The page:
Hope it continues!
    Mark

  3. #3
    Lord of the Wild Hunt Mithfânion's Avatar
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    The structure of the book is in short chunks from multiple POV's and it works mostly well with narrative flowing though I can easily see it leading to confusion in parts. There are a ton of impressive characters of all kinds, most notably the title hero, The (mysterious) Red Knight (about whom we find out in due time most everything about parentage and upbringing with the rest being implied), the real bad boy "Bad Tom" Lachlan, the two sorcerers Thorn and Harmodius
    I am deducing from the pictures at Cameron's site, that Thorn must be what is in another review referred to as the "green leader of the Wild".

    Just took delivery of the hardcover by the way.

  4. #4
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    Quote Originally Posted by Mithfânion View Post
    I am deducing from the pictures at Cameron's site, that Thorn must be what is in another review referred to as the "green leader of the Wild".

    Just took delivery of the hardcover by the way.
    That's true - I regret the book (the artwork on the site is in the book) does not have pictures of daemons, faeries and maybe of the huge stone warriors of the Wild; the wyvern is on the UK cover - yes there are faeries but they are not particularly benevolent...
    There is one Sossag pictured at least (Ota Qwan)

  5. #5
    The UK publisher, Gollancz, has a fairly generous excerpt up on their blog, of which I have been availing myself. Not sure what I think, to be honest, but there are definitely some interesting things going on in the first bit.

    The way dialogue flows feels interesting, if that's not too geeky. Joe Abercrombie, Mark Lawrence to a degree, a lot of writers writing secondary world fantasy in a "grimmer" headspace have a very colloquial dialogue style, specially among their military characters. Very stripped-down, very informal. I remember Glen Cook's Black Company talking this way too, among themselves. The Red Knight feels different in this regard. A lot of the characters seem to have a more consciously constructed way of speaking, not in a dorky "hail ye good traveller and well-met, sirra" kind of toxic story-killing way, but in a way that balances our conventions of dialogue now with constant nods back to the chivalric times Cameron is evoking larded all through the speech. I ... think I might be taught to like it. Except occasionally it's like the author forgets, and a line or two slips the stylistic reins, and it's really, really noticeable.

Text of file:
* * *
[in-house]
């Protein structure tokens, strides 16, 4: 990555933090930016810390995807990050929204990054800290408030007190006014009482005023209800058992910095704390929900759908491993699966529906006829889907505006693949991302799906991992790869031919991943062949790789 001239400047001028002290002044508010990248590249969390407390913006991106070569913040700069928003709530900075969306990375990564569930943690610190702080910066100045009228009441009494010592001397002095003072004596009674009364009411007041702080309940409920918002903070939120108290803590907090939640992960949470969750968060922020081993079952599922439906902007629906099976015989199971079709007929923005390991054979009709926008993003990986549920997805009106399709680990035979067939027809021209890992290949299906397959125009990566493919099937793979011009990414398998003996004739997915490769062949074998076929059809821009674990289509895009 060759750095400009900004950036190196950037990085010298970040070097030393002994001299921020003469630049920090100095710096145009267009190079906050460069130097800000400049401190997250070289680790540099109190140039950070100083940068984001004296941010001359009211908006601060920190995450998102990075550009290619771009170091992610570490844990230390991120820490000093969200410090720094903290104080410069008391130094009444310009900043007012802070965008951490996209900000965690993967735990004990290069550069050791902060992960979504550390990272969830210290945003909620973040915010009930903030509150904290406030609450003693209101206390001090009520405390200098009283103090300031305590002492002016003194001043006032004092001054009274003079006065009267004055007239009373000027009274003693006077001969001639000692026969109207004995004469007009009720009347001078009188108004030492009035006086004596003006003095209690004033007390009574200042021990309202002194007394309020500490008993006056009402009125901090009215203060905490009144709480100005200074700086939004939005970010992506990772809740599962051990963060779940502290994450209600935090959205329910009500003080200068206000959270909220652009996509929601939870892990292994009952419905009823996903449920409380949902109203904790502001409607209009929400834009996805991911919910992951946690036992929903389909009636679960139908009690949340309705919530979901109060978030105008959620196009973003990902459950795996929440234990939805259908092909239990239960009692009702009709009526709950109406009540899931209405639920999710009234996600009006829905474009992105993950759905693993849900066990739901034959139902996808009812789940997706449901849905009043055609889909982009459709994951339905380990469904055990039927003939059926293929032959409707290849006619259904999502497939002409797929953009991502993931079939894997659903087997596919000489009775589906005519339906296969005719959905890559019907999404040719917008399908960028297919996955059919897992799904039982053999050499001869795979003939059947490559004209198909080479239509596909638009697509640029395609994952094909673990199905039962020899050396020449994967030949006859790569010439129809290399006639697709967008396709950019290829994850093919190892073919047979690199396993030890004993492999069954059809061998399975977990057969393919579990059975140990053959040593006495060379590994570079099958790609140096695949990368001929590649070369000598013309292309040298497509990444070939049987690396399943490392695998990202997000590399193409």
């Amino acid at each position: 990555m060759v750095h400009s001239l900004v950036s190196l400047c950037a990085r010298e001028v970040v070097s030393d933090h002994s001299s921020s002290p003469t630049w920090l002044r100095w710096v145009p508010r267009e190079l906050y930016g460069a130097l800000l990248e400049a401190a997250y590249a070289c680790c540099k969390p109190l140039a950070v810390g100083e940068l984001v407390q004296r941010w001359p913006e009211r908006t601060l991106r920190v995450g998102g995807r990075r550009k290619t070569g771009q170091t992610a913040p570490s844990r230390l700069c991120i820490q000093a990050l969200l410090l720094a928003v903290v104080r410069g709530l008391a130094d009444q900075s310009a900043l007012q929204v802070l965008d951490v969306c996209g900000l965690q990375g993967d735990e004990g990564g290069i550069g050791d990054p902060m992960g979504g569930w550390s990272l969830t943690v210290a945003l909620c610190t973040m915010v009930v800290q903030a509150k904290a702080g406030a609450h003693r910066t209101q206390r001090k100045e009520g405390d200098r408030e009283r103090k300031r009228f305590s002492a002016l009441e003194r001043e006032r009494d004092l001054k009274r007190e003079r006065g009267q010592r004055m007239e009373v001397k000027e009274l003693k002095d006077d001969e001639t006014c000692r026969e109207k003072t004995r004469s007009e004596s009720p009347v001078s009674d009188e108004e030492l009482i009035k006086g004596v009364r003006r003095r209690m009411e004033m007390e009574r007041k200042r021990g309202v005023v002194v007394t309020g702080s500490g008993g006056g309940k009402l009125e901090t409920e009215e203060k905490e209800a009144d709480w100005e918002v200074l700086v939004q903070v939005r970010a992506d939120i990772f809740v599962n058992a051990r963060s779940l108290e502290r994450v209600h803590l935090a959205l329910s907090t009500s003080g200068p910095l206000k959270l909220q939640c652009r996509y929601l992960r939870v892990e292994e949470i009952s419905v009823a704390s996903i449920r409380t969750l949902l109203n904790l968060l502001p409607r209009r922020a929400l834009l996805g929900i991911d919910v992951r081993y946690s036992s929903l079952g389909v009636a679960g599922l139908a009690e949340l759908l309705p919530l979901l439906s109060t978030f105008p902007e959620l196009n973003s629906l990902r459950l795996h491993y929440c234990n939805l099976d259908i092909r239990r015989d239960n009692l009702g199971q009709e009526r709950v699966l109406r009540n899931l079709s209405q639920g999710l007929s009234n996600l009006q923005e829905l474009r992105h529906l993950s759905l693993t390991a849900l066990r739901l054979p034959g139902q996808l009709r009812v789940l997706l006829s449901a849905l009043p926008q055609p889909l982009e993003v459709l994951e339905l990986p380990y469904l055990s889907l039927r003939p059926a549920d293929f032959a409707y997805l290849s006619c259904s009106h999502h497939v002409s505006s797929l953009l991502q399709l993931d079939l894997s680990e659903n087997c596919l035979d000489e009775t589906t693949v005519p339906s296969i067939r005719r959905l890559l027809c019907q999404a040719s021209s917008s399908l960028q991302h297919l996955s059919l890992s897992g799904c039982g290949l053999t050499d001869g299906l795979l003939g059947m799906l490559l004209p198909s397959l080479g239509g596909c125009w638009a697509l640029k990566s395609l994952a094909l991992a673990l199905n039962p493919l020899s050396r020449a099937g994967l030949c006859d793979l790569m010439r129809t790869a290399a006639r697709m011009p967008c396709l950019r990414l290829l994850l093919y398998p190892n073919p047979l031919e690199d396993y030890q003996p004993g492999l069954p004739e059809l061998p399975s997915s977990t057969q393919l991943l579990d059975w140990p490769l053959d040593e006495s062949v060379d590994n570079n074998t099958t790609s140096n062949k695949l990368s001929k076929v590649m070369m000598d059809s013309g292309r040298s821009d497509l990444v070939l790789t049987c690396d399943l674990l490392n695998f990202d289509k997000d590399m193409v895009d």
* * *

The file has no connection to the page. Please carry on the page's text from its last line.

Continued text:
Not too sure how attached I'm going to get to the characters yet. The novel moves around a lot, so the excerpt material doesn't really let us settle in with any of them. Everyone seems nicely flawed and conflicted; there's definitely potential here, and I'm glad to hear from Hobbit and Suciul that it develops well. The book seems to build sexism into its world in the way that's the default assumption for most grimmer epic fantasies, and, while in Cameron's case I recognize that this may have a lot to do with a firmer historical impulse, it feels like something that's gone from being [theoretically] a way to explore injustice and present characters with severe challenges to just being kind of how these stories are expected to work, and that's somewhat disturbing. Plenty of room to broaden after page thirty, though. And I really like the moral ambiguity that's slammed right in our faces immediately in terms of the humanity versus Wild conflict, with attrocities committed on both sides from the word go.

    Long way of saying that I'm not one-hundred percent convinced, and the personalities don't immediately click with me as people I want to follow around, but the excerpt's definitely intriguing and I'd cautiously say I want to read the whole thing. Be interested to hear any more thoughts others have. Both about the book itself and, maybe getting more meta, how it fits into the picture of fantasy at the moment.

  6. #6
    Fulgurous Moderator KatG's Avatar